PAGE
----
Many employers today have implemented arbitration programs mandating that workplace-related disputes brought by or against their employees be decided by an arbitrator. Arbitration can provide for efficient resolution of disputes in a confidential setting. It is also possible through the use of a carefully worded agreement to limit disputes to just one employee’s claims and prevent an employee from bringing claims on behalf of others in a class action. [Read more →]
July 25, 2016 No Comments
The U.S. Equal Employment Opportunity Commission (EEOC) defines systemic discrimination as “pattern or practice, policy and/or class cases where the alleged discrimination has a broad impact on an industry, profession, company, or geographic area.” In 2005, the EEOC examined the state of its systemic discrimination program and issued numerous recommendations for changes in strategy, all of which resulted in the adoption of the Systemic Task Force (STF). The STF has been a game changer for EEOC enforcement, setting priorities that have shaped the EEOC’s agenda and strategic vision over the last decade. Among the STF’s primary recommendations was to make combating systemic discrimination a top priority. To do so, the STF advocated for the use of a national law firm model in litigating systemic cases by staffing systemic suits based on the needs of the suit, independent of the office where the case was developed. [Read more →]
July 19, 2016 No Comments
Yesterday, the National Labor Relations Board issued yet another decision that makes it easier to unionize workers deemed “joint employees” of a staffing agency and its business customer. In its July 11, 2016 decision in a case called Miller & Anderson, Inc. and Tradesmen International and Sheet Metal Workers International Association, Local Union No. 19, AFL-CIO, the Board overturned a 2004 ruling known as Oakwood Care Center that required a business customer and a staffing agency to consent before a union election covering both jointly employed temporary workers and solely employed regular employees of the customer can occur. Yesterday’s ruling reverses the consent requirement and takes us back to a prior ruling where consent was not required. Now (as before 2004) a union election by regular and temporary workers together can occur simply where the Board finds that an employer’s workers and staffing agency employees working with it have an adequate “community of interest” to be part of one unit for unionization.
The case involved a sheet metal workers union that sought to represent construction workers, including those employed both directly by Miller & Anderson Inc. and those supplied to provide temporary labor to it by Tradesman International. Under the existing standard at the time the petition was filed, both the employer and the staffing agency needed to consent to the unit, and they did not. The union challenged this requirement and the NLRB, in its continuing goal to include more “jointly employed” workers in unionization efforts, overturned its existing standard from Oakwood Care Center that required the employers’ consent.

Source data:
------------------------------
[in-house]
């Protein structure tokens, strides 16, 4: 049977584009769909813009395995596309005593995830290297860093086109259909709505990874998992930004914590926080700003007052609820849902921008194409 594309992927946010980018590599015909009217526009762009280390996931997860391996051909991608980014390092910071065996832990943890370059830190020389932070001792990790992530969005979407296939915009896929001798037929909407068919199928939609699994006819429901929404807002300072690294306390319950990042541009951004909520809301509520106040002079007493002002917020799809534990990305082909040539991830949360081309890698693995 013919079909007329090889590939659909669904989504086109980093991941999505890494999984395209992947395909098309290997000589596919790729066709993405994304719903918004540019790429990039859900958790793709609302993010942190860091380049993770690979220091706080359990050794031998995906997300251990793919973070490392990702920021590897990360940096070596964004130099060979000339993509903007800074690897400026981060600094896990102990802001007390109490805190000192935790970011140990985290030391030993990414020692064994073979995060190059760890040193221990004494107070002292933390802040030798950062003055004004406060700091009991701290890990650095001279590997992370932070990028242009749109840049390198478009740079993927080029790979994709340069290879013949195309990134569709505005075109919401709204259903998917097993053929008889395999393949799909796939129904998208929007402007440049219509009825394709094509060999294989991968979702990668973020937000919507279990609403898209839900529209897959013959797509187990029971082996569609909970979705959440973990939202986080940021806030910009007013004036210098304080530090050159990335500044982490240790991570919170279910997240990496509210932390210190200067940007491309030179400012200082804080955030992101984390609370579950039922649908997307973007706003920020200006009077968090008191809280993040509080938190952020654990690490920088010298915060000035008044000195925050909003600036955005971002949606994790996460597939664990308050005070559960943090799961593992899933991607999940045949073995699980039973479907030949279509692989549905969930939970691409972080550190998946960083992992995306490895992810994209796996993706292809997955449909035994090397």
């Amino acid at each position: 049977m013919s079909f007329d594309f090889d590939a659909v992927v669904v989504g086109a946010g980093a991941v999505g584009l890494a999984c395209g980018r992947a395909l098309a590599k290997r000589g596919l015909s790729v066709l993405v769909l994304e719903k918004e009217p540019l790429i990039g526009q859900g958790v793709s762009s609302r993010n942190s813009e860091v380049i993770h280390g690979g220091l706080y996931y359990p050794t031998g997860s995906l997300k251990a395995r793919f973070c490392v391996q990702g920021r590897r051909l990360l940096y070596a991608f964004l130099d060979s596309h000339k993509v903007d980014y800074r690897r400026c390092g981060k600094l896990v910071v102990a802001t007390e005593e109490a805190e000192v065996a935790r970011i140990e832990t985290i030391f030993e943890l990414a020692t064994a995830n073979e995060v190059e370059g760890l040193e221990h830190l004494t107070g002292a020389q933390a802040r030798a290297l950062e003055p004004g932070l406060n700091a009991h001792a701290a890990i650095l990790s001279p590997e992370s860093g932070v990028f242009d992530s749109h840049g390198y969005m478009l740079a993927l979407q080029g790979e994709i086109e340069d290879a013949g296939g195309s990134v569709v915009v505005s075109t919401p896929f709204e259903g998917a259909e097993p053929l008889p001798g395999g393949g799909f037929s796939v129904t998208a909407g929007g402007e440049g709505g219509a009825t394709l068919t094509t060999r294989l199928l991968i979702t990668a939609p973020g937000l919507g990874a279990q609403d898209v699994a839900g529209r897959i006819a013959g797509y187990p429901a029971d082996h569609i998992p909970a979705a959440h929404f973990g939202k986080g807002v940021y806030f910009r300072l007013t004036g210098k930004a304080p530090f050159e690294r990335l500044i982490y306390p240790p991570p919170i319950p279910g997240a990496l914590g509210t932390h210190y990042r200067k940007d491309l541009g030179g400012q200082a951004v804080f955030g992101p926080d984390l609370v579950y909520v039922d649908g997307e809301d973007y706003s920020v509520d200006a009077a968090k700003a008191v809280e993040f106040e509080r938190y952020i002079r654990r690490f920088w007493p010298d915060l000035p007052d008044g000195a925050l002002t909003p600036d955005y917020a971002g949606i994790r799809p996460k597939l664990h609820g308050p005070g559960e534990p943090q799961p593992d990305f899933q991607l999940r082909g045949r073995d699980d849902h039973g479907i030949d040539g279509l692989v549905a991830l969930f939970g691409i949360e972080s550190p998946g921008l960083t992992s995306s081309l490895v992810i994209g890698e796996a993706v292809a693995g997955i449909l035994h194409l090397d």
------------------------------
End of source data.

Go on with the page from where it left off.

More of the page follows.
The Board held that the only consideration is whether the direct employees and the jointly-employed workers who work just for that same employer share a “community of interests” under the traditional factors used in that analysis. Consent of the employers is no longer required. In announcing the ruling, the Board stated that where a unit such as this elects union representation, a “user employer will be required to bargain regarding all terms and conditions of employment for unit employees it solely employs. . . . However, [a user employer] will only be obligated to bargain over the jointly-employed workers’ terms and conditions which it possesses the authority to control.”
This case follows on the heels of another recent Board case, known as Browning-Ferris, that opened up the standard for determining a staffing agency worker is a “joint employee” of the business customer, which makes it easier for unions to bring both staffing agencies and their user employers to the bargaining table. This has been a clear trend of the Board under the Obama Administration. A member of the Board who dissented in yesterday’s decision noted that precise goal and its real consequences. Board Member Philip Miscimarra’s dissent said the decision “substantially enlarge[s]” the already expanded joint employer world created in the Browning-Ferris decision, and he believes that this most recent Board decision will only contribute to further confusion for parties about whether a proposed unit such as the one in this case will be certified and how bargaining will occur with such a unit if it elects union representation. From his perspective, and that of most employers, this confusion benefits no one — not the employers, not the workers, and not even the unions who hope to represent such workers.
July 12, 2016 No Comments
Enforceability of Class and Collective Action Waivers In Mandatory Arbitration Agreements: The Circuits Are Now Split
Estimates are that nearly 1 in 4 non-union employers require their employees to sign mandatory arbitration agreements as a condition of employment. These agreements are designed to keep workplace disputes out of courthouses and avoid expensive and protracted litigation. More and more, these arbitration agreements include clauses that bar employees from pursuing class or collective claims. Among other perceived benefits, these waivers eliminate the risk associated with high exposure aggregate litigation that plagues many industries. The enforceability of these agreements is governed by the Federal Arbitration Act (FAA). Generally speaking, under the FAA, an arbitration agreement can mandate the waiver of a procedural right but not a substantive one. Until recently, federal courts have largely held that these waivers of class or collective actions were lawful because the right to pursue aggregate litigation under the Fair Labor Standards Act (FLSA) and Federal Rule of Civil Procedure 23 was procedural, not substantive. [Read more →]